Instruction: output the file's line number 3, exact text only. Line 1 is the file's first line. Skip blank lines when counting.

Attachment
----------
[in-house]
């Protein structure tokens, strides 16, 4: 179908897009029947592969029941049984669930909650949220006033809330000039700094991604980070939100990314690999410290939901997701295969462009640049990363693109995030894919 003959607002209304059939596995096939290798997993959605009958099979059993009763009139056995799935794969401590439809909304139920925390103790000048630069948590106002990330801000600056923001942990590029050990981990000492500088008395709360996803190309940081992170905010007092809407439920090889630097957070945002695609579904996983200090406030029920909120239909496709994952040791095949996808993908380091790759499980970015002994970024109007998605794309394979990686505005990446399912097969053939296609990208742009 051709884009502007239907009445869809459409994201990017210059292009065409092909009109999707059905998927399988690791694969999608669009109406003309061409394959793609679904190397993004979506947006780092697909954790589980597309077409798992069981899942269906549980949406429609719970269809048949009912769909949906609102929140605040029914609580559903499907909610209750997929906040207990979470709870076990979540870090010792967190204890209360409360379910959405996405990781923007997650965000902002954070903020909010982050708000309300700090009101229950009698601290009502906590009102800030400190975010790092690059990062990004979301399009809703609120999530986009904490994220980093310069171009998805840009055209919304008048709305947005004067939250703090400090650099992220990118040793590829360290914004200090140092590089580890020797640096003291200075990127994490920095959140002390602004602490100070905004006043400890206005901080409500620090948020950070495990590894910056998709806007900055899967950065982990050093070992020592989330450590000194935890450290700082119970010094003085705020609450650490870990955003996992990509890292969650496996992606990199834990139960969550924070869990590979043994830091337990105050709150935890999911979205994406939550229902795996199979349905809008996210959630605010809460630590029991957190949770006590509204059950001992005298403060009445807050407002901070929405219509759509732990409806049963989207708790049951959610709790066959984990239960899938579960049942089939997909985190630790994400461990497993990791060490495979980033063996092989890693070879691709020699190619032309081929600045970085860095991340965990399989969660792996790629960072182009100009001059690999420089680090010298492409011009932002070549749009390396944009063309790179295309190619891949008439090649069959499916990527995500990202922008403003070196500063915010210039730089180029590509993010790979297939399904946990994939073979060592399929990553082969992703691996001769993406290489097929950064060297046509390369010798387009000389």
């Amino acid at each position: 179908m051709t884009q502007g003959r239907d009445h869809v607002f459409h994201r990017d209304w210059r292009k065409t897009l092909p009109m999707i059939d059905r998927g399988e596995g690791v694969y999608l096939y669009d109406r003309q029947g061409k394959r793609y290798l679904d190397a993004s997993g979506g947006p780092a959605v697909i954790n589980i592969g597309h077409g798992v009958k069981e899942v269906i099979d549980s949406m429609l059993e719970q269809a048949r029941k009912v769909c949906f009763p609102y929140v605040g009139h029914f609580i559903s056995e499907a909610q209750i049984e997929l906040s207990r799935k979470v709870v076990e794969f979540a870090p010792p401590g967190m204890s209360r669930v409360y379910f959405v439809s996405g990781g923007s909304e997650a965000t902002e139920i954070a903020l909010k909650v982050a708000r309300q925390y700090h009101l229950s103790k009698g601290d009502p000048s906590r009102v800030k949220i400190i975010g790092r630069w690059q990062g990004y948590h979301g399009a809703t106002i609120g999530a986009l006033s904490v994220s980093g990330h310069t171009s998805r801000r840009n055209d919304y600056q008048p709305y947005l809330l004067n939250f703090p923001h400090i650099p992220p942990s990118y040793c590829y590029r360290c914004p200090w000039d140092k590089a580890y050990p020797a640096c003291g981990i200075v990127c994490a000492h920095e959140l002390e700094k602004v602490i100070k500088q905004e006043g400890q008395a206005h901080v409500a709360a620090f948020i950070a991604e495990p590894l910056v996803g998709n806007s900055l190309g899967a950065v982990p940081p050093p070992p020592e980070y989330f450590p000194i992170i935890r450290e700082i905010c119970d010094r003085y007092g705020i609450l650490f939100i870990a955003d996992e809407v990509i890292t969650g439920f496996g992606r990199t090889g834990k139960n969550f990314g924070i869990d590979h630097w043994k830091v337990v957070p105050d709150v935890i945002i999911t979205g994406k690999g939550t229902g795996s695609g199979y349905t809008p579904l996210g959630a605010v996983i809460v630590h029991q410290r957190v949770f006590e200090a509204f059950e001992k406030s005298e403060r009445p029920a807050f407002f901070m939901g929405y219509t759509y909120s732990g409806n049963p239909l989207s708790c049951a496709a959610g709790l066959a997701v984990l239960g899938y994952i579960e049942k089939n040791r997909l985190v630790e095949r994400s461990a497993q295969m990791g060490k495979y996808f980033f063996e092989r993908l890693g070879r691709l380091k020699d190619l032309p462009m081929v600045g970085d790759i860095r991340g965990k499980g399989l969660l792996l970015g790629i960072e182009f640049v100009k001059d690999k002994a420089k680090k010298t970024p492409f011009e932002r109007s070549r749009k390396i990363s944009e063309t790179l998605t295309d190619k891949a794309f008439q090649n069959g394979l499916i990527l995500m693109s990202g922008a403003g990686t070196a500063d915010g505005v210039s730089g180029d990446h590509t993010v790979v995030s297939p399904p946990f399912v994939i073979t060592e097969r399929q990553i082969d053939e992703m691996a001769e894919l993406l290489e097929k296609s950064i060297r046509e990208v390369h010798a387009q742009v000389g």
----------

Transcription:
């Amino acid at each position: 179908m051709t884009q502007g003959r239907d009445h869809v607002f459409h994201r990017d209304w210059r292009k065409t897009l092909p009109m999707i059939d059905r998927g399988e596995g690791v694969y999608l096939y669009d109406r003309q029947g061409k394959r793609y290798l679904d190397a993004s997993g979506g947006p780092a959605v697909i954790n589980i592969g597309h077409g798992v009958k069981e899942v269906i099979d549980s949406m429609l059993e719970q269809a048949r029941k009912v769909c949906f009763p609102y929140v605040g009139h029914f609580i559903s056995e499907a909610q209750i049984e997929l906040s207990r799935k979470v709870v076990e794969f979540a870090p010792p401590g967190m204890s209360r669930v409360y379910f959405v439809s996405g990781g923007s909304e997650a965000t902002e139920i954070a903020l909010k909650v982050a708000r309300q925390y700090h009101l229950s103790k009698g601290d009502p000048s906590r009102v800030k949220i400190i975010g790092r630069w690059q990062g990004y948590h979301g399009a809703t106002i609120g999530a986009l006033s904490v994220s980093g990330h310069t171009s998805r801000r840009n055209d919304y600056q008048p709305y947005l809330l004067n939250f703090p923001h400090i650099p992220p942990s990118y040793c590829y590029r360290c914004p200090w000039d140092k590089a580890y050990p020797a640096c003291g981990i200075v990127c994490a000492h920095e959140l002390e700094k602004v602490i100070k500088q905004e006043g400890q008395a206005h901080v409500a709360a620090f948020i950070a991604e495990p590894l910056v996803g998709n806007s900055l190309g899967a950065v982990p940081p050093p070992p020592e980070y989330f450590p000194i992170i935890r450290e700082i905010c119970d010094r003085y007092g705020i609450l650490f939100i870990a955003d996992e809407v990509i890292t969650g439920f496996g992606r990199t090889g834990k139960n969550f990314g924070i869990d590979h630097w043994k830091v337990v957070p105050d709150v935890i945002i999911t979205g994406k690999g939550t229902g795996s695609g199979y349905t809008p579904l996210g959630a605010v996983i809460v630590h029991q410290r957190v949770f006590e200090a509204f059950e001992k406030s005298e403060r009445p029920a807050f407002f901070m939901g929405y219509t759509y909120s732990g409806n049963p239909l989207s708790c049951a496709a959610g709790l066959a997701v984990l239960g899938y994952i579960e049942k089939n040791r997909l985190v630790e095949r994400s461990a497993q295969m990791g060490k495979y996808f980033f063996e092989r993908l890693g070879r691709l380091k020699d190619l032309p462009m081929v600045g970085d790759i860095r991340g965990k499980g399989l969660l792996l970015g790629i960072e182009f640049v100009k001059d690999k002994a420089k680090k010298t970024p492409f011009e932002r109007s070549r749009k390396i990363s944009e063309t790179l998605t295309d190619k891949a794309f008439q090649n069959g394979l499916i990527l995500m693109s990202g922008a403003g990686t070196a500063d915010g505005v210039s730089g180029d990446h590509t993010v790979v995030s297939p399904p946990f399912v994939i073979t060592e097969r399929q990553i082969d053939e992703m691996a001769e894919l993406l290489e097929k296609s950064i060297r046509e990208v390369h010798a387009q742009v000389g």